US Constitution. http://www.archives.gov/exhibits/charters/constitution_transcript.html
1. Libraries produce a reliable and reusable corpus.
2. That corpus is reusable, checkable, and verifiable. Reliable over time. This requires preservation.
3. Sharing. The library is filled with things that make sense to share once you have them. Hence, lots of skill at sharing things. (And note the demand side. We want these things shared because it’s cheaper for users that way.)
4. How do we figure out how to share digital (Legal and organizational issues)? (Mechanism design)
– Collective reliable preservation
5. How do we figure out how to share print? More organizational and to some extent ideological.
* This section was copied directly from a photograph of the relevant slide. While possibly the least visually interesting slide in the deck, it was also likely one of the most important, at least in my eyes. Part of what fascinated me was Paul walking through a thoughtful checklist of what things were easy or hard to do with print and what things are easy or hard to do with digital. They are very different lists.
Q: What about preserving the right information to respond in major disasters?
A: .. Tell me what kind of disaster we’ll have and I’ll build a system for it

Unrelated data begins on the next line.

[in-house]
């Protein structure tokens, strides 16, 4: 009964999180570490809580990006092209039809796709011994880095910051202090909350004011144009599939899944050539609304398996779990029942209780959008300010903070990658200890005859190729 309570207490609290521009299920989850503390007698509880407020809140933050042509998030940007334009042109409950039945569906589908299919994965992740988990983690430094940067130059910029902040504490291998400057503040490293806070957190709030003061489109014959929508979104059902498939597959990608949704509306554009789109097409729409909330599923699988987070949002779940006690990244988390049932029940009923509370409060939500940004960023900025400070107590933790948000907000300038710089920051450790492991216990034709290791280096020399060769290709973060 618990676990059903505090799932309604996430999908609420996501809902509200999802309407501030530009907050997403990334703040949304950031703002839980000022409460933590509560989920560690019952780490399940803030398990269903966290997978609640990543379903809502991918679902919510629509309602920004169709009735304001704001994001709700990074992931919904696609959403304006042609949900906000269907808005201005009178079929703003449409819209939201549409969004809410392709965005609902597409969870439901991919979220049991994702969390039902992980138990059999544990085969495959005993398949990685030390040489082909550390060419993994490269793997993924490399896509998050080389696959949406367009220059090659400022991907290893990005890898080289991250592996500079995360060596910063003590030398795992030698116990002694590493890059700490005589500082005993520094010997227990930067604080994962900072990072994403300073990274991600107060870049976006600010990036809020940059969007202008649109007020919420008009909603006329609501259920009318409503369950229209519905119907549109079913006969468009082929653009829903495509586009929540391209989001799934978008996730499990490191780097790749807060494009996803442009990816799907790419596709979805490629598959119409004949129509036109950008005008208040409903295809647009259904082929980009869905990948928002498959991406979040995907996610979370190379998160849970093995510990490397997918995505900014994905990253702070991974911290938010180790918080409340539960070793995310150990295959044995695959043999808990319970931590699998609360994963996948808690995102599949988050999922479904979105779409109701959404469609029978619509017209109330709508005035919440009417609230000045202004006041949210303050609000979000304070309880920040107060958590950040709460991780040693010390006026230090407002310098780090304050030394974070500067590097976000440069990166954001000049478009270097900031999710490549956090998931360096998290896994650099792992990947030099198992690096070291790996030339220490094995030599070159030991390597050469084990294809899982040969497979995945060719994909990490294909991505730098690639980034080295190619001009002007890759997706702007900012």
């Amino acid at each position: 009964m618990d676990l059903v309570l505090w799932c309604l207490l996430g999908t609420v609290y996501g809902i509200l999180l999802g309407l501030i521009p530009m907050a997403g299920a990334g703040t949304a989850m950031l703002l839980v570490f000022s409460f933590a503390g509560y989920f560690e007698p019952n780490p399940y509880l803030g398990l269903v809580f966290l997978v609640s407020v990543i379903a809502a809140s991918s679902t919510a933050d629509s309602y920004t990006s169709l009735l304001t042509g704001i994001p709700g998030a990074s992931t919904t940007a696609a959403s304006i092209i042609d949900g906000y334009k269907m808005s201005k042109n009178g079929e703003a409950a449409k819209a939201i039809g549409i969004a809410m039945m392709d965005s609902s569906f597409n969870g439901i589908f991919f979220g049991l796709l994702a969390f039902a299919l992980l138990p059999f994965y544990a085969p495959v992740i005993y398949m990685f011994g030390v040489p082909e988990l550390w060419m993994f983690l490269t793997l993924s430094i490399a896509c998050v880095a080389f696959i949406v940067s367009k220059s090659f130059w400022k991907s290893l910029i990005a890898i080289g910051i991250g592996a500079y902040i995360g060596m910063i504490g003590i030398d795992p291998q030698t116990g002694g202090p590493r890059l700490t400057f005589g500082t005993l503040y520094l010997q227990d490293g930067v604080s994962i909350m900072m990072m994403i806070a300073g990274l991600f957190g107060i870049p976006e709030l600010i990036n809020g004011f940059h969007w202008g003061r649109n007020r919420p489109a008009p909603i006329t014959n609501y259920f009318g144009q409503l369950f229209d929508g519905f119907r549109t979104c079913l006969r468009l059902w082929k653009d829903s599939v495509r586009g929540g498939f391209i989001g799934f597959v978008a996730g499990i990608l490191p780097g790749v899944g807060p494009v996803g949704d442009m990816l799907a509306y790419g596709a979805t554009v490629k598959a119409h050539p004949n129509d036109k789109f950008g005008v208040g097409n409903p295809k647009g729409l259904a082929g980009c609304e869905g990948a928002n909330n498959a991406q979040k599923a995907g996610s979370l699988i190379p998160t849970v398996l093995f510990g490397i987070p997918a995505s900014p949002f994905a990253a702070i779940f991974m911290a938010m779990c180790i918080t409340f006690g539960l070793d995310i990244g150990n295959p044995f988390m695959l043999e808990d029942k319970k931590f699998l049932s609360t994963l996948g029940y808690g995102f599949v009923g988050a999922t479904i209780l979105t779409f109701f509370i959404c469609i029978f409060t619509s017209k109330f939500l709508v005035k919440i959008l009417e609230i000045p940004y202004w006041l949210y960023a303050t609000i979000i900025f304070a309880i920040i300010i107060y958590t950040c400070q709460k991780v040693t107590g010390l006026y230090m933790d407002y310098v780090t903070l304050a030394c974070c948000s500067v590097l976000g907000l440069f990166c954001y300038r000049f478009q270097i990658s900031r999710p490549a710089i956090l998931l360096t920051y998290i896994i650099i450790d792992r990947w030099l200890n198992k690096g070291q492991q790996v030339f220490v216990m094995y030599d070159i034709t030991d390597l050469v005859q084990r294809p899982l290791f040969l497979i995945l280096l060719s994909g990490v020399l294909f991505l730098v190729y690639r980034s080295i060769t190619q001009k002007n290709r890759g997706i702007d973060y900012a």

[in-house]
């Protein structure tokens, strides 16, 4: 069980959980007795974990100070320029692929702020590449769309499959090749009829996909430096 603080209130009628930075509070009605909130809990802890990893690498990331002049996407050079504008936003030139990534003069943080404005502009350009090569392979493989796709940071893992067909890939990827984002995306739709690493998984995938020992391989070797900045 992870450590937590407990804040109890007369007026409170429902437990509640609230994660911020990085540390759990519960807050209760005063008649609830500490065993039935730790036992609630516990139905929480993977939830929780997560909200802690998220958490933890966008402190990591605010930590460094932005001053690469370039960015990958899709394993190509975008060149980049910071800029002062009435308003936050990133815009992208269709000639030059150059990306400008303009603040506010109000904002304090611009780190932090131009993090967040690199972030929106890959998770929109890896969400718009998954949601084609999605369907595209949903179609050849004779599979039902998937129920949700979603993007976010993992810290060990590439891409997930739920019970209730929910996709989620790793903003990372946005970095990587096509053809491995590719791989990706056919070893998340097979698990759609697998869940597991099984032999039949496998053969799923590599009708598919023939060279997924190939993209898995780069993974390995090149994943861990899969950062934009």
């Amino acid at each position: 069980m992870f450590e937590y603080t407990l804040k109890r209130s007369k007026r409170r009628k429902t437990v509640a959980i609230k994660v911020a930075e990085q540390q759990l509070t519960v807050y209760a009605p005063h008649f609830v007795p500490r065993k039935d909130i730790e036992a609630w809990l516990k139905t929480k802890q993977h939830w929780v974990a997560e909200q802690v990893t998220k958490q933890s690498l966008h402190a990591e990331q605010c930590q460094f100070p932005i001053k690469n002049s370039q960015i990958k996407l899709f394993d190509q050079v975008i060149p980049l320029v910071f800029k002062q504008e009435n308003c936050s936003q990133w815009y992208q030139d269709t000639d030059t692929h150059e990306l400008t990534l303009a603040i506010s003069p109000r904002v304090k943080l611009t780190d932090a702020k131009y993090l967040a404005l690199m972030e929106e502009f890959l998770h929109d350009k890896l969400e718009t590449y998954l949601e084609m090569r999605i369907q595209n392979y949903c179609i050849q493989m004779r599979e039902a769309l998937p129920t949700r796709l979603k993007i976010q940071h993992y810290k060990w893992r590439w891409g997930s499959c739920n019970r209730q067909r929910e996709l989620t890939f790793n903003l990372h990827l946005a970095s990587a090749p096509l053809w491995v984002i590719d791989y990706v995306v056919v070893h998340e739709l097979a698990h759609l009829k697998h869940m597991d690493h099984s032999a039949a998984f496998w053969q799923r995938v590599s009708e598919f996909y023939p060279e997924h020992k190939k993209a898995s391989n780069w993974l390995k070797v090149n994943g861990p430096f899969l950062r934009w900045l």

.. There will still be a few print collections
.. There aren’t any solutions that you’ll like.
Q: Why not trust someone over 30?
A: .. At 20, it’s hard to imagine being old.
.. To a young man, age is like California in the Saul Steinberg cartoon ” A View of the World from 9th Avenue”
.. At 30 the rest of life becomes visible, 40, 64 … and wee see into the Beatles song that was so important to my generation, exactly because it was unimaginable to us that we would ever be 64.
Q: The cost of making born digital preservable
A. .. Explosion of stuff
.. Review of what to KEEP is harder
.. Standards could come from the Digital Preservation Network (DPN) type org if it existed
.. Storage isn’t getting cheaper any faster than the volume skyrockets
Q. Elitist assumptions (here at U? Good heavens)
A. .. More folk allowed to vote
.. Market capitalism
.. Clash of cultures
.. Does quality of public discourse (not encouraging) penetrate the halls of government
.. 2019 things may enter public domain
.. Will debate be framed well?
.. Imagine doing the zombie version of Catcher in the Rye?
.. Conversation not so much driven by scholarly needs & purposes, but rather by the ability of fun cultural games for everyone
.. Answer won’t come from deep views, but from commercial interests
Q. I’m writing a book. It has to be just this certain way, because of print standards. What would my book look like in a diff cognitive context?
A. .. Prob of permanence and storage
.. Things that look radically different than books
.. Insist in ironclad terms that publisher ought to deliver full access to your work in 100 years.